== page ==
Have you considered how asking and responding to questions, reveals the state of your brain. How so?
1. Take your amygdala – or seat of emotions. An amygdala for the jubilant person is that tiny sac of neurons that remains open to wonder most of the time. If yours rarely overheats, it triggers delight as an emotional pattern passed to others. How could you questions in ways that tame another person’s amygdala by adding supports and curiosity-builders?
2. Your cortisol withholds its dangerous toxins from people who laugh and play. Imagine team meetings that motivate new mental approaches for team solutions. Questions from a person fueled more by cortisol, on the other hand, will likely be cynical or critical. Cortisol fueled questions tend to focus on fault finding rather than solution-driving.
3. Your neuron pathways create habitual synapses for jubilation to reshape moods for those who favor fun over frowning. Can you see how each step toward a new possibility also shapes novel questions that bring about positive change, and motivate support?
4. Plasticity rewires the playful brain nightly for further joyful responses. Deep seated contentment finds novel opportunities to prosper, by simply doing what you want others to see in you. Questions become that playful segue into change that reboots plasticity a finer outcome.
5. Dendrite brain cells connect positivity to positivity for those who celebrate mental rejuvenation – from stagnation to curiosity. Practice one positive act and watch chemical and electrical activity reboot you mentally to question for further regeneration.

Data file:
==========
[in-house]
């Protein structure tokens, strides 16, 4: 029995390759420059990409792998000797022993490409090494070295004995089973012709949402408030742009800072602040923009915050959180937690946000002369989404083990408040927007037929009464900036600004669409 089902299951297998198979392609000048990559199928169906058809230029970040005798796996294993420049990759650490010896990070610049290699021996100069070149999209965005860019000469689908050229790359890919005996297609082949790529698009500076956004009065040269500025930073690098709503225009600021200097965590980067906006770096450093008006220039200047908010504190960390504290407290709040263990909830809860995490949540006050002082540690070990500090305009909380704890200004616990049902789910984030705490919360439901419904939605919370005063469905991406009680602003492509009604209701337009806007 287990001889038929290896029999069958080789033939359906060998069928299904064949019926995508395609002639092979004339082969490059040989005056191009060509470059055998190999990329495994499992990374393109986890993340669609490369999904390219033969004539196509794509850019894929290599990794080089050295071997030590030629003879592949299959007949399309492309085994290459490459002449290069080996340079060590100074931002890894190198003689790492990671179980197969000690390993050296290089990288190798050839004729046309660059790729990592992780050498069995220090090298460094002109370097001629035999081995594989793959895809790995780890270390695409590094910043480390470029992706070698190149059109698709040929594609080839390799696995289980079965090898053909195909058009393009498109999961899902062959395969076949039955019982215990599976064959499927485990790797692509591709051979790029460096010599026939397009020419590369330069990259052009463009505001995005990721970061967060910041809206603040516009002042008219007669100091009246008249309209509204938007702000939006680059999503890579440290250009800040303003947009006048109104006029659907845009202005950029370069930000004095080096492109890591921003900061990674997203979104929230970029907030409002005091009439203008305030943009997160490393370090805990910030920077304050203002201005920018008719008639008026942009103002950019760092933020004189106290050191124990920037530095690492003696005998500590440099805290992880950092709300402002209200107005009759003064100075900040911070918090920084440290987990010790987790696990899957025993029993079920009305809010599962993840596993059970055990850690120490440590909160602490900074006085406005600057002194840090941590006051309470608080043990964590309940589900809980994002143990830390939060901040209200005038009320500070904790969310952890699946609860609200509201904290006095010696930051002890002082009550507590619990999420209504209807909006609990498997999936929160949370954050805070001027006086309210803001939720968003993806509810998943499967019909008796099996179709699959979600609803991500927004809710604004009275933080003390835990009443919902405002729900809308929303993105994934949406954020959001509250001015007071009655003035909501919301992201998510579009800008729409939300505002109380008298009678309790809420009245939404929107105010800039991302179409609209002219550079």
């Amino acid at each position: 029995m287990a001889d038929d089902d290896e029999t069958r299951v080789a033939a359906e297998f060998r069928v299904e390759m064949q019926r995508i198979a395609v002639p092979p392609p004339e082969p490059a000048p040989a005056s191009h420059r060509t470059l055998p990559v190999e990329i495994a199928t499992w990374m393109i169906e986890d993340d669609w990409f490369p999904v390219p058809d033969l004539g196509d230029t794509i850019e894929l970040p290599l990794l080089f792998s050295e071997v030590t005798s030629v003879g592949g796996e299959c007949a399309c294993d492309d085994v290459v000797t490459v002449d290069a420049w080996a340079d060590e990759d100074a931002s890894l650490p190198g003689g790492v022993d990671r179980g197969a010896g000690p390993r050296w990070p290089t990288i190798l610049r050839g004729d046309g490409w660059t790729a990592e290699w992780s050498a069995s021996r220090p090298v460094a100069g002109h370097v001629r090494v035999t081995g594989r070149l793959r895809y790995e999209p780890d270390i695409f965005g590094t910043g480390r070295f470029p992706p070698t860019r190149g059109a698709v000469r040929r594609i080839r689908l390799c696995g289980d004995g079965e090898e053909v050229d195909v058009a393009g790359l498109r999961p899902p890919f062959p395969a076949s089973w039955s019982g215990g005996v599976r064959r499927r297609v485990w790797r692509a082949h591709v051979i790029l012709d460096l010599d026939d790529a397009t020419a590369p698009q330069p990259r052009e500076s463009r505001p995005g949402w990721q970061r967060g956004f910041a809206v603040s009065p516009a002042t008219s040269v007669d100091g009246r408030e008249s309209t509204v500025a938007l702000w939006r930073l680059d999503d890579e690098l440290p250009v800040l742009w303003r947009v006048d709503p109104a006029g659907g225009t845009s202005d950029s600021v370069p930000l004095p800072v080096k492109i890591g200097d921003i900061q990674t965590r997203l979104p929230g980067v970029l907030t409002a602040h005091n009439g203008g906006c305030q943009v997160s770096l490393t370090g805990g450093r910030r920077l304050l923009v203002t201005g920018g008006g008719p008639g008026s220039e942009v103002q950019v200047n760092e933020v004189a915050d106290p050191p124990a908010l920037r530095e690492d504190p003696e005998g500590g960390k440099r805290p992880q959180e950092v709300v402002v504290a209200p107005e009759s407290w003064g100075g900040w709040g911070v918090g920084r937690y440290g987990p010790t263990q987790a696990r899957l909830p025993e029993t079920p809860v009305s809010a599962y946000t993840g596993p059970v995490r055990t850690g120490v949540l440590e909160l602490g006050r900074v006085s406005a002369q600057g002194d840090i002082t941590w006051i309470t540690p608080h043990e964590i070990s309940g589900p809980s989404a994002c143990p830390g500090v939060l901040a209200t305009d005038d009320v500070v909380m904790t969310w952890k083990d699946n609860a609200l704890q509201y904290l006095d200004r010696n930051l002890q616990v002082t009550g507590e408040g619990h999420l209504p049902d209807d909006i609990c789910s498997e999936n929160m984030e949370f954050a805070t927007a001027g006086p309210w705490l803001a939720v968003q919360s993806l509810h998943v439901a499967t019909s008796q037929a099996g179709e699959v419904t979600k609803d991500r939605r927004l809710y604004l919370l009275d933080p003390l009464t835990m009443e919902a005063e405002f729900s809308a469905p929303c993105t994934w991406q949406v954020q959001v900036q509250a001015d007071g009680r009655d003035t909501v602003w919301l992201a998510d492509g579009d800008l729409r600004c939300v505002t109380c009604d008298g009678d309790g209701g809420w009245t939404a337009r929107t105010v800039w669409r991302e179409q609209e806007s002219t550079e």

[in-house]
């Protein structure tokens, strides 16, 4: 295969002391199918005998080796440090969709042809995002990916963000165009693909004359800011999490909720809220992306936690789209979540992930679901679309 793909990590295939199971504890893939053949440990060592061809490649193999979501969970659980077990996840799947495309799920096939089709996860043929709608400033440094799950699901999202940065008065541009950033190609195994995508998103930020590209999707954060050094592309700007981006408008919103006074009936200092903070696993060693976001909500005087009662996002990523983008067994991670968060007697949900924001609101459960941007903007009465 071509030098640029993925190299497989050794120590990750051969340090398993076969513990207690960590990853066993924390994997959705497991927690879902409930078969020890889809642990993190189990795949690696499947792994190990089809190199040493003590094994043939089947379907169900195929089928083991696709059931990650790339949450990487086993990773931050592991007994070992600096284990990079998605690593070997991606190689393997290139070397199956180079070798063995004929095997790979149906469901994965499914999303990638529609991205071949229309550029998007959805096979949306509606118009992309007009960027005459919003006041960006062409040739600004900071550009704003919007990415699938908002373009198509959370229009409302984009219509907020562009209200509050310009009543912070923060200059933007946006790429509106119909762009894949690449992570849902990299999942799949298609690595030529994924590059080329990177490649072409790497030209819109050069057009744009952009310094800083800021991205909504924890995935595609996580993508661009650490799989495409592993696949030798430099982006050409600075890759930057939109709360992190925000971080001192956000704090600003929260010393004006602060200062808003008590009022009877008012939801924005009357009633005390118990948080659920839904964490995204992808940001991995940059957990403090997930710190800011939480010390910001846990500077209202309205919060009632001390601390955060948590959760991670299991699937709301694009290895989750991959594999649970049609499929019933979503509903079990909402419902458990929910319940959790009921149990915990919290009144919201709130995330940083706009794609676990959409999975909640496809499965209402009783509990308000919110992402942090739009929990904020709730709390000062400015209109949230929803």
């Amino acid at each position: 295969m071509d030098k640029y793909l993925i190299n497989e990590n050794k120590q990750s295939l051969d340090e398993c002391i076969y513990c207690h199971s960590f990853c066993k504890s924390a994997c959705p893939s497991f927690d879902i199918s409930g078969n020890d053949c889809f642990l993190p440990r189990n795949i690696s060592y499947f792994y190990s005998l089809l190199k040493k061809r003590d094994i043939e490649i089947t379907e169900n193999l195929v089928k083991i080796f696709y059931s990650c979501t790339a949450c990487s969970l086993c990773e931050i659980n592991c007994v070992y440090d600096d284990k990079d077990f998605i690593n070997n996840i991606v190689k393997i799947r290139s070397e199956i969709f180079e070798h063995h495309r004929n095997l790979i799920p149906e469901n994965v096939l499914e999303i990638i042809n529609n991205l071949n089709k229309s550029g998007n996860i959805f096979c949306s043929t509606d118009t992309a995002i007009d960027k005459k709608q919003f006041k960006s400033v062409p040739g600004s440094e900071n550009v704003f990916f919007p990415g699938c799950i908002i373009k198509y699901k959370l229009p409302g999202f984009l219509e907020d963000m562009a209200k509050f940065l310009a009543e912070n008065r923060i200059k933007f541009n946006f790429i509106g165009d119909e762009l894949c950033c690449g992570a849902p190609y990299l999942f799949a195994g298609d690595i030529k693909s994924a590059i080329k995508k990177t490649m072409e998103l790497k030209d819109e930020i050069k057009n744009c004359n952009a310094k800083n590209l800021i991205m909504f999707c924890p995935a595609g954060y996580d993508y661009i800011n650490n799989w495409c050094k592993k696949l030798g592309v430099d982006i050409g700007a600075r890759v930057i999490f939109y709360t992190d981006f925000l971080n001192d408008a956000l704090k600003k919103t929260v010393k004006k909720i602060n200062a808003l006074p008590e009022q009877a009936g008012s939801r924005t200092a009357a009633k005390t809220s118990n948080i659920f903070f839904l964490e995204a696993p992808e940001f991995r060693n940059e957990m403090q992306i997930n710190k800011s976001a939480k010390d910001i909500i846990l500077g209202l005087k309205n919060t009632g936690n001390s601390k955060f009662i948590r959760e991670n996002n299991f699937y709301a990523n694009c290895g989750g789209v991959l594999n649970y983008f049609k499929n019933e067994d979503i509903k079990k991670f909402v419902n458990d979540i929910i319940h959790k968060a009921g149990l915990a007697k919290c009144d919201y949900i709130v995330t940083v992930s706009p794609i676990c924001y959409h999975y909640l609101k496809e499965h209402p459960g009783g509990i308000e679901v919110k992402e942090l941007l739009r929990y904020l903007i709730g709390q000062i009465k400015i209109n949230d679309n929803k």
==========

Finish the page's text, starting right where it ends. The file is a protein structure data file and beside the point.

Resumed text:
6. Basal ganglia defaults to playful habits, replays celebratory practices and routinely laughs at the little things with those who rejoice more. Questions stated by folks who run from change will likely be more traditional and will elicit familiar responses.
7. Working memory keeps you focused on new facts that build concrete solutions worth celebrating. Your working memory tools spring into action to ask unexpected questions that lead to solving complex problems in innovative ways.
8. Brain chemicals refuel positive moods, increase natural drugs for well being, and add hormones for humor and play. Serotonin, sometimes referred as molecule of happiness, stirs up chemicals to win. Questions tend to shape according to brain chemicals emitted.
9. Serotonin spikes sincere satisfaction, and a healthy sense of confidence in those who capitalize on celebration. Questions fueled by more serotonin will be encouraging and will open possibilities.
10. Brainwaves organize by a hierarchy, control neuron communications and alter the brain’s circuitry. Celebrate positive tone for circuitry that builds goodwill even in war zones, and questions will reflect peace and generosity rather than blame or violence. Yes, even among those who disagree with you.
Imagine teaching teens and coaching young adults to lead with questions – across both sides of the brain.
See further facts about brainpower in two-footed questions at:
1). John Hopkins University:
2). Stanford University:
Let’s teach these whole brain questioning tools at secondary, college and beyond. Two-footed questions help us form teams, complete projects, test prep, raise character, write well, interview peers and experts, and analyze.
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Created by Ellen Weber, Brain Based Tasks for Growth Mindset